Are adult colouring books as beneficial as you thought?

If you’ve been exploring the internet, bookstores or hipster coffee shops in the last little while, you’ll be familiar with the concept of the adult colouring book.

Traditionally following a theme of beautiful mandalas, but with a scope as wide-ranging as Drake, Ryan Gosling and alcohol, colouring books are no longer just for kids. Marketed as a stress-relieving wonder, adult colouring books are everywhere, even the UBC Bookstore.

UBC alumna Katie Matthews and her partner Geoff Matthews launched their first travel-themed adult colouring book just before Christmas. The Matthews’ have transformed their own travel photographs into 47 beautifully detailed cityscapes from 29 countries and 10 years worth of travel across Asia, Europe and the Americas.

The couple have been travelling since they met in Taiwan back in 2006. Describing themselves as 'city people,' “Travel Between the Lines” is full of memories of the places the two have been with stories connected to each location.

“I had this romantic notion that I would sit in front of the Eiffel Tower all day and sketch it,” said Ms. Matthews. “When we got there, I found that it was too overwhelming to be able to draw and sketch the way that it looked in my mind.” This is how they came up with the idea of converting their travel photographs.

The couple are targeting “daydreamers and wanderlusts,” according to Mr. Matthews. Moving from careers in sales and corporate recruiting respectively, the couple wanted to use their memories of places that they had visited and loved.

“We had these amazing photographs of all these places,” said Ms Matthews. “We didn’t take the photographs with the intention of making the book, but we used what we had as a way to share it.”

One reason colouring books are so popular in the lives of busy adults is the stress relief that is inherent to the meditative process of colouring. However, Dzung Vo, clinical assistant professor at the UBC hospital, suggests that mindless colouring is no more useful than any other mindless activities — what makes it a ruminative process is the act of meditating on the art itself.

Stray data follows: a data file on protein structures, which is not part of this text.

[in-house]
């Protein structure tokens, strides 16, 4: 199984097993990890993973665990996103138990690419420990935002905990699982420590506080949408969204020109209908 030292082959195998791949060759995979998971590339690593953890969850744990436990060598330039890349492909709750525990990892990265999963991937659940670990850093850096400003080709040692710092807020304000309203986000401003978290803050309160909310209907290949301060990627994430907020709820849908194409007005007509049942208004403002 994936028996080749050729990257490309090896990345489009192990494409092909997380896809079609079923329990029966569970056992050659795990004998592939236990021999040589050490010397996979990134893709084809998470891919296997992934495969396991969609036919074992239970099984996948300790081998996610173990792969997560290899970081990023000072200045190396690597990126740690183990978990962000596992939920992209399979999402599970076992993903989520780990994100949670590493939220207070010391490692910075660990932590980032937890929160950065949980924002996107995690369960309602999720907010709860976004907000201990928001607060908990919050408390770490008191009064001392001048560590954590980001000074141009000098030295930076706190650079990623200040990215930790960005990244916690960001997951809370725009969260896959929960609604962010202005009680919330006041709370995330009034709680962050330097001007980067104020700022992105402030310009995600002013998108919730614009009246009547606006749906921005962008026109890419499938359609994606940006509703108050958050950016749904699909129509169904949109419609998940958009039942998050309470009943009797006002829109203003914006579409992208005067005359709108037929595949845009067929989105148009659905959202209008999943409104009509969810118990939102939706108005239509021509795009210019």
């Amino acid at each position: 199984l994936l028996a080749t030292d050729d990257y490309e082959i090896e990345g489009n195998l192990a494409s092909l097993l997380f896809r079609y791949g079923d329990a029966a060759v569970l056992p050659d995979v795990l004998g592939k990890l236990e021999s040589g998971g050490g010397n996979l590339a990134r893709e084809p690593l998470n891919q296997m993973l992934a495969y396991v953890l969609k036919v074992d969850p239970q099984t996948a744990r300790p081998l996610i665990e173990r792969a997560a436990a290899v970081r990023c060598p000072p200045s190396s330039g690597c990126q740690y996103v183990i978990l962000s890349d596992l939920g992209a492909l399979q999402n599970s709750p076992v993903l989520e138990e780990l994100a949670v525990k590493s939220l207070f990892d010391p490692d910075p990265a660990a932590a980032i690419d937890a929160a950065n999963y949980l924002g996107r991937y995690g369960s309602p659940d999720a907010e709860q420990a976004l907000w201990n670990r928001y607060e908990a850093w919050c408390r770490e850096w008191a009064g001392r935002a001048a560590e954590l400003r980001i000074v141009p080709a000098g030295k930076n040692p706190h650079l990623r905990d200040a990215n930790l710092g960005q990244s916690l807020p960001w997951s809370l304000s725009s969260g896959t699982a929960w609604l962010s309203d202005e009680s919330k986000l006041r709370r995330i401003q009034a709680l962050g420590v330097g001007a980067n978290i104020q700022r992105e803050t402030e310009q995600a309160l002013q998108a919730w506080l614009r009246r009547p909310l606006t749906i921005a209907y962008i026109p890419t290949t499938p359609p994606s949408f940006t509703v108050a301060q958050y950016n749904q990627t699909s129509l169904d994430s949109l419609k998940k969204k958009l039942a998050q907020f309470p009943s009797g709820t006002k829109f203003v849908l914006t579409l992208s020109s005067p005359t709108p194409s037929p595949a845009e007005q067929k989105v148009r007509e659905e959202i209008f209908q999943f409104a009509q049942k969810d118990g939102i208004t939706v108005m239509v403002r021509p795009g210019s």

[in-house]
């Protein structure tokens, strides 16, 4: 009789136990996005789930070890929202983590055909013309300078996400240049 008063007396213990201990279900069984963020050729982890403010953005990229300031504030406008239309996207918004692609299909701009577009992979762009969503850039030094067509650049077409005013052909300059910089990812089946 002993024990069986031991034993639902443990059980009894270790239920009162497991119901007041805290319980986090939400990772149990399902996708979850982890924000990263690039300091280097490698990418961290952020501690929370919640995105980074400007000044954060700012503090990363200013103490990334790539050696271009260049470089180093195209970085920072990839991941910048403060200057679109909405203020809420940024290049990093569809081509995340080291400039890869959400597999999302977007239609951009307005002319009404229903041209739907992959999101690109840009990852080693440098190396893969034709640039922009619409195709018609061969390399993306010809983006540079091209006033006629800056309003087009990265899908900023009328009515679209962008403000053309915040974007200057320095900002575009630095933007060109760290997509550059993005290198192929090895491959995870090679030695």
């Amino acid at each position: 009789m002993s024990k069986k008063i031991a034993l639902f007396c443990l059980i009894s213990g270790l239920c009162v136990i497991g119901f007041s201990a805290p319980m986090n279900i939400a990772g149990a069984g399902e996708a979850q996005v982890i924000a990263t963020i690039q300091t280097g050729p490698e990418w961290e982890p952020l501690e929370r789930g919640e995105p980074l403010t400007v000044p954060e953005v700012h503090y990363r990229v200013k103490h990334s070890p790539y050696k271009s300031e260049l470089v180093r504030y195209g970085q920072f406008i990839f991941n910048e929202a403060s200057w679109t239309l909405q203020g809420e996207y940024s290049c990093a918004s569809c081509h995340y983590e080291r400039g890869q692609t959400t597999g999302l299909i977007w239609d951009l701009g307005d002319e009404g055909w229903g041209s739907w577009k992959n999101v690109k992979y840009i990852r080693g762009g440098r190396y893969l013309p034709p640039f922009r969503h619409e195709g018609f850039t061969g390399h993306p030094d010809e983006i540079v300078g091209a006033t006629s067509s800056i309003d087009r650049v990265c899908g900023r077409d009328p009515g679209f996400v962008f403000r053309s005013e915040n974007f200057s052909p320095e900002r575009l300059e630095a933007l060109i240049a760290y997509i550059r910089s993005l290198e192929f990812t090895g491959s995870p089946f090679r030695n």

“I think any activity can be done mindfully or unmindfully,” he said. “It’s not so important what the activity is — whether it’s colouring or walking — what’s more important is the quality and the presence you bring to the activity. If you’re colouring, pretending or suppressing what’s going on, then that’s not mindful.”

The intention of the colouring book was not, in fact, to provide a stress relief initially, but a byproduct of the publication.

“It’s amazing how quickly time passes when you’re colouring,” said Mr. Matthews. “I was new to the whole thing when we first started this, but I can sit in a cafe and suddenly an hour’s gone by. It is kind of stress relieving no matter how you do it.”

The 2,000 year-old tradition of mindfulness stems back to ancient Buddhist traditions in Taiwan and Japan, according to Vo. It is a perfect coincidence that “Travel Between the Lines” focuses on travel in all domains.

“Mindfulness is a very ancient thing and everyone has the capacity to be mindful,” said Vo. “It’s not exclusive to any particular group of people or religion – mindfulness is not exclusive to Buddhism and you don’t have to be a Buddhist to be mindful.”

Although not intentionally oriented towards the mindful, meditative state of other adult colouring books, Vo believes that mindfulness can be incorporated in everyday life. Citing mindfulness expert Jon Kabat-Zinn, he defines mindfulness as “paying attention in a particular way, on purpose, in the present moment and nonjudgmentally.”

Just as the process of creating the colouring book seemed a natural progression from their travel photos for the couple, Vo emphasised that mindfulness should begin to feel an ordinary part of everyday life with practice.

The couple have plans to keep traveling and taking pictures with the eventual aim to create books representing every place they visit.

“I want to become the Lonely Planet of colouring books,” said Ms. Matthews. “I want to have a book for every country.”

The book is available on and in the UBC Bookstore. Geoff and Katie can be found at their blog, Wandertooth.

With files from Jennifer Hong.